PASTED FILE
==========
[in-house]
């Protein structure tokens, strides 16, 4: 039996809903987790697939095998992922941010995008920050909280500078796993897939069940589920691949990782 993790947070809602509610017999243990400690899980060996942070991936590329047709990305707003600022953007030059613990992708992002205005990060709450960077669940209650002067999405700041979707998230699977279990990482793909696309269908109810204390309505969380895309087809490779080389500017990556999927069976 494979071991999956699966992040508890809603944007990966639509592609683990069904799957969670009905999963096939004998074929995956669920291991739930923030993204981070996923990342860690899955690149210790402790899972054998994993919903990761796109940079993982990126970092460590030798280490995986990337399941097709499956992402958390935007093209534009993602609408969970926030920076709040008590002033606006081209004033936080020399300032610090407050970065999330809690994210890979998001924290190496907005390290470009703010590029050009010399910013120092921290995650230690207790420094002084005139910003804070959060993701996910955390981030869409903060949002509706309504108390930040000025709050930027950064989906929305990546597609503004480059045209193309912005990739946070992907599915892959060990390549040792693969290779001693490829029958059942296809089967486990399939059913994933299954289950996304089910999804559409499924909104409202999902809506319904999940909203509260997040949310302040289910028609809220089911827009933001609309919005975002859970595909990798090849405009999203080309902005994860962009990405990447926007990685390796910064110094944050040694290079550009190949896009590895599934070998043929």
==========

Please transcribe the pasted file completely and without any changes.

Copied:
[in-house]
């Protein structure tokens, strides 16, 4: 039996809903987790697939095998992922941010995008920050909280500078796993897939069940589920691949990782 993790947070809602509610017999243990400690899980060996942070991936590329047709990305707003600022953007030059613990992708992002205005990060709450960077669940209650002067999405700041979707998230699977279990990482793909696309269908109810204390309505969380895309087809490779080389500017990556999927069976 494979071991999956699966992040508890809603944007990966639509592609683990069904799957969670009905999963096939004998074929995956669920291991739930923030993204981070996923990342860690899955690149210790402790899972054998994993919903990761796109940079993982990126970092460590030798280490995986990337399941097709499956992402958390935007093209534009993602609408969970926030920076709040008590002033606006081209004033936080020399300032610090407050970065999330809690994210890979998001924290190496907005390290470009703010590029050009010399910013120092921290995650230690207790420094002084005139910003804070959060993701996910955390981030869409903060949002509706309504108390930040000025709050930027950064989906929305990546597609503004480059045209193309912005990739946070992907599915892959060990390549040792693969290779001693490829029958059942296809089967486990399939059913994933299954289950996304089910999804559409499924909104409202999902809506319904999940909203509260997040949310302040289910028609809220089911827009933001609309919005975002859970595909990798090849405009999203080309902005994860962009990405990447926007990685390796910064110094944050040694290079550009190949896009590895599934070998043929």